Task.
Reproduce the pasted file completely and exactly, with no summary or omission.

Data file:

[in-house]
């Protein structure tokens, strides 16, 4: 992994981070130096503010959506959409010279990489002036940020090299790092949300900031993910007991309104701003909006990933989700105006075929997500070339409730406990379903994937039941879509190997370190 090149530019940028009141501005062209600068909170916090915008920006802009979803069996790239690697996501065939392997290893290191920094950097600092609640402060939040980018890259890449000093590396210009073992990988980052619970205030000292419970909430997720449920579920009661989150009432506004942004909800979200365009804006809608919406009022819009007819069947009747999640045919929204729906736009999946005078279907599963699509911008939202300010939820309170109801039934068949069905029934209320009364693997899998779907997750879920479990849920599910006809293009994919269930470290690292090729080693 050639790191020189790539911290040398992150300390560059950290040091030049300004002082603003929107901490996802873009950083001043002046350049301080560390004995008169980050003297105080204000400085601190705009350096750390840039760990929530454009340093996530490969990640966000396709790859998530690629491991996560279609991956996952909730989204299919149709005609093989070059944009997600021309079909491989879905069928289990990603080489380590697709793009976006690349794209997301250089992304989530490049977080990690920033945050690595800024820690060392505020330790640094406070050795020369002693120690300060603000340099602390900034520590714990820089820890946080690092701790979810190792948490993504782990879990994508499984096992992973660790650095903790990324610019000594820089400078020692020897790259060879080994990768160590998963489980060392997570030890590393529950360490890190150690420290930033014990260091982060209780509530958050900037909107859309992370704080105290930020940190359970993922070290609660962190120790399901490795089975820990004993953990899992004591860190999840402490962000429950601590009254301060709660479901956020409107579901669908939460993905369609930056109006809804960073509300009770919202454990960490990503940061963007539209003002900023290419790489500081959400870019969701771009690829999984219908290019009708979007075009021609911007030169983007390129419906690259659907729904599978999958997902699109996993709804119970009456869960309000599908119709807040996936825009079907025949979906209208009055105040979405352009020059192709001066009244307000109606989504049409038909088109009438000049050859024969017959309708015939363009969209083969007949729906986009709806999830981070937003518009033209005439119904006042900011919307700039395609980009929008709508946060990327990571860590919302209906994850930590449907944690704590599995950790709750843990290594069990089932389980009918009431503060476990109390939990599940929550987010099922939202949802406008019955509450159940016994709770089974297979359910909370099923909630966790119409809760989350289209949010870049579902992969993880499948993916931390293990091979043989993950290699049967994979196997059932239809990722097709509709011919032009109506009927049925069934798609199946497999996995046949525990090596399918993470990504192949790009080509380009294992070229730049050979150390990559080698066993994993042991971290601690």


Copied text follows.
[in-house]
């Protein structure tokens, strides 16, 4: 992994981070130096503010959506959409010279990489002036940020090299790092949300900031993910007991309104701003909006990933989700105006075929997500070339409730406990379903994937039941879509190997370190 090149530019940028009141501005062209600068909170916090915008920006802009979803069996790239690697996501065939392997290893290191920094950097600092609640402060939040980018890259890449000093590396210009073992990988980052619970205030000292419970909430997720449920579920009661989150009432506004942004909800979200365009804006809608919406009022819009007819069947009747999640045919929204729906736009999946005078279907599963699509911008939202300010939820309170109801039934068949069905029934209320009364693997899998779907997750879920479990849920599910006809293009994919269930470290690292090729080693 050639790191020189790539911290040398992150300390560059950290040091030049300004002082603003929107901490996802873009950083001043002046350049301080560390004995008169980050003297105080204000400085601190705009350096750390840039760990929530454009340093996530490969990640966000396709790859998530690629491991996560279609991956996952909730989204299919149709005609093989070059944009997600021309079909491989879905069928289990990603080489380590697709793009976006690349794209997301250089992304989530490049977080990690920033945050690595800024820690060392505020330790640094406070050795020369002693120690300060603000340099602390900034520590714990820089820890946080690092701790979810190792948490993504782990879990994508499984096992992973660790650095903790990324610019000594820089400078020692020897790259060879080994990768160590998963489980060392997570030890590393529950360490890190150690420290930033014990260091982060209780509530958050900037909107859309992370704080105290930020940190359970993922070290609660962190120790399901490795089975820990004993953990899992004591860190999840402490962000429950601590009254301060709660479901956020409107579901669908939460993905369609930056109006809804960073509300009770919202454990960490990503940061963007539209003002900023290419790489500081959400870019969701771009690829999984219908290019009708979007075009021609911007030169983007390129419906690259659907729904599978999958997902699109996993709804119970009456869960309000599908119709807040996936825009079907025949979906209208009055105040979405352009020059192709001066009244307000109606989504049409038909088109009438000049050859024969017959309708015939363009969209083969007949729906986009709806999830981070937003518009033209005439119904006042900011919307700039395609980009929008709508946060990327990571860590919302209906994850930590449907944690704590599995950790709750843990290594069990089932389980009918009431503060476990109390939990599940929550987010099922939202949802406008019955509450159940016994709770089974297979359910909370099923909630966790119409809760989350289209949010870049579902992969993880499948993916931390293990091979043989993950290699049967994979196997059932239809990722097709509709011919032009109506009927049925069934798609199946497999996995046949525990090596399918993470990504192949790009080509380009294992070229730049050979150390990559080698066993994993042991971290601690």